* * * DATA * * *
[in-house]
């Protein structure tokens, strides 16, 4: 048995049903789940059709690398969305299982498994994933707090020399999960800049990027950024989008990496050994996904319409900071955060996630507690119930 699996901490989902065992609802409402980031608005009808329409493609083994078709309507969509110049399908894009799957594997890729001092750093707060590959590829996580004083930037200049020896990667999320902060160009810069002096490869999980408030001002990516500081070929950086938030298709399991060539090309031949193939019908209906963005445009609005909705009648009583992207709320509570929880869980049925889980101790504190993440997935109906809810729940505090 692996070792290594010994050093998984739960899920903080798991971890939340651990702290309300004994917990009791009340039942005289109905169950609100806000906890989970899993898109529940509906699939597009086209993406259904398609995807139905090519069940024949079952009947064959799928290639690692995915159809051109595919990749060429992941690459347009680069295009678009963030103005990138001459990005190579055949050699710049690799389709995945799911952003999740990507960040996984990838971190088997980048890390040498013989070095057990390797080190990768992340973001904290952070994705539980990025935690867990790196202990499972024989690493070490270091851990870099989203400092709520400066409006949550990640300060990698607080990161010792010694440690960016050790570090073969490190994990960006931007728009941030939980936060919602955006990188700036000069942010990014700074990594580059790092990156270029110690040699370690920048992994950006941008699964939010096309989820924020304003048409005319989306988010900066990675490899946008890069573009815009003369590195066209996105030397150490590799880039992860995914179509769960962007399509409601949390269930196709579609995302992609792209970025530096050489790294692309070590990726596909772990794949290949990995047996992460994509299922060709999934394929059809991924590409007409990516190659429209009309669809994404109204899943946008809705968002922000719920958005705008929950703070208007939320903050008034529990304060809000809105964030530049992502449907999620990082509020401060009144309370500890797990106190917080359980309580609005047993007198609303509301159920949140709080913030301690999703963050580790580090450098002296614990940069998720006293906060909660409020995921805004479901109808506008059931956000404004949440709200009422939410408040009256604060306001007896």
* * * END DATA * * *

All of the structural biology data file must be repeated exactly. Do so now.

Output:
[in-house]
């Protein structure tokens, strides 16, 4: 048995049903789940059709690398969305299982498994994933707090020399999960800049990027950024989008990496050994996904319409900071955060996630507690119930 699996901490989902065992609802409402980031608005009808329409493609083994078709309507969509110049399908894009799957594997890729001092750093707060590959590829996580004083930037200049020896990667999320902060160009810069002096490869999980408030001002990516500081070929950086938030298709399991060539090309031949193939019908209906963005445009609005909705009648009583992207709320509570929880869980049925889980101790504190993440997935109906809810729940505090 692996070792290594010994050093998984739960899920903080798991971890939340651990702290309300004994917990009791009340039942005289109905169950609100806000906890989970899993898109529940509906699939597009086209993406259904398609995807139905090519069940024949079952009947064959799928290639690692995915159809051109595919990749060429992941690459347009680069295009678009963030103005990138001459990005190579055949050699710049690799389709995945799911952003999740990507960040996984990838971190088997980048890390040498013989070095057990390797080190990768992340973001904290952070994705539980990025935690867990790196202990499972024989690493070490270091851990870099989203400092709520400066409006949550990640300060990698607080990161010792010694440690960016050790570090073969490190994990960006931007728009941030939980936060919602955006990188700036000069942010990014700074990594580059790092990156270029110690040699370690920048992994950006941008699964939010096309989820924020304003048409005319989306988010900066990675490899946008890069573009815009003369590195066209996105030397150490590799880039992860995914179509769960962007399509409601949390269930196709579609995302992609792209970025530096050489790294692309070590990726596909772990794949290949990995047996992460994509299922060709999934394929059809991924590409007409990516190659429209009309669809994404109204899943946008809705968002922000719920958005705008929950703070208007939320903050008034529990304060809000809105964030530049992502449907999620990082509020401060009144309370500890797990106190917080359980309580609005047993007198609303509301159920949140709080913030301690999703963050580790580090450098002296614990940069998720006293906060909660409020995921805004479901109808506008059931956000404004949440709200009422939410408040009256604060306001007896």